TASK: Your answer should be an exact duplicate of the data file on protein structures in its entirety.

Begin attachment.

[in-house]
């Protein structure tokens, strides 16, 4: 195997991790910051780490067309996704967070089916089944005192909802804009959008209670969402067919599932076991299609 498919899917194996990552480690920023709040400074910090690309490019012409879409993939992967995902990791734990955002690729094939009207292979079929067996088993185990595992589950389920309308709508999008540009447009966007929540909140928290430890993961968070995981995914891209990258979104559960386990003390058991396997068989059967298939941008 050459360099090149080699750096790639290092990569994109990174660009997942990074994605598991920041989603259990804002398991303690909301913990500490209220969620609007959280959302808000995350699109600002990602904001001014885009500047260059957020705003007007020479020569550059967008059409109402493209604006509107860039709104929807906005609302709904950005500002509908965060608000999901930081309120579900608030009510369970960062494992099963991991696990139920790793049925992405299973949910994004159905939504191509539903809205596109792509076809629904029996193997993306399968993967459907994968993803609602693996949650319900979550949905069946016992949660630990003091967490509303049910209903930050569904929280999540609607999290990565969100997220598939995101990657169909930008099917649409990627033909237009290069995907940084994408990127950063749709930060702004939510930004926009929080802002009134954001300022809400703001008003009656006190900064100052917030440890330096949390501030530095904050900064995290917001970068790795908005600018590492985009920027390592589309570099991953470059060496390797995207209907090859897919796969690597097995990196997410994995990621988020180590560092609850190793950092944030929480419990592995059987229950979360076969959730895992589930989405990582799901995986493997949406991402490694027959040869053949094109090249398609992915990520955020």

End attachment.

[in-house]
């Protein structure tokens, strides 16, 4: 195997991790910051780490067309996704967070089916089944005192909802804009959008209670969402067919599932076991299609 498919899917194996990552480690920023709040400074910090690309490019012409879409993939992967995902990791734990955002690729094939009207292979079929067996088993185990595992589950389920309308709508999008540009447009966007929540909140928290430890993961968070995981995914891209990258979104559960386990003390058991396997068989059967298939941008 050459360099090149080699750096790639290092990569994109990174660009997942990074994605598991920041989603259990804002398991303690909301913990500490209220969620609007959280959302808000995350699109600002990602904001001014885009500047260059957020705003007007020479020569550059967008059409109402493209604006509107860039709104929807906005609302709904950005500002509908965060608000999901930081309120579900608030009510369970960062494992099963991991696990139920790793049925992405299973949910994004159905939504191509539903809205596109792509076809629904029996193997993306399968993967459907994968993803609602693996949650319900979550949905069946016992949660630990003091967490509303049910209903930050569904929280999540609607999290990565969100997220598939995101990657169909930008099917649409990627033909237009290069995907940084994408990127950063749709930060702004939510930004926009929080802002009134954001300022809400703001008003009656006190900064100052917030440890330096949390501030530095904050900064995290917001970068790795908005600018590492985009920027390592589309570099991953470059060496390797995207209907090859897919796969690597097995990196997410994995990621988020180590560092609850190793950092944030929480419990592995059987229950979360076969959730895992589930989405990582799901995986493997949406991402490694027959040869053949094109090249398609992915990520955020």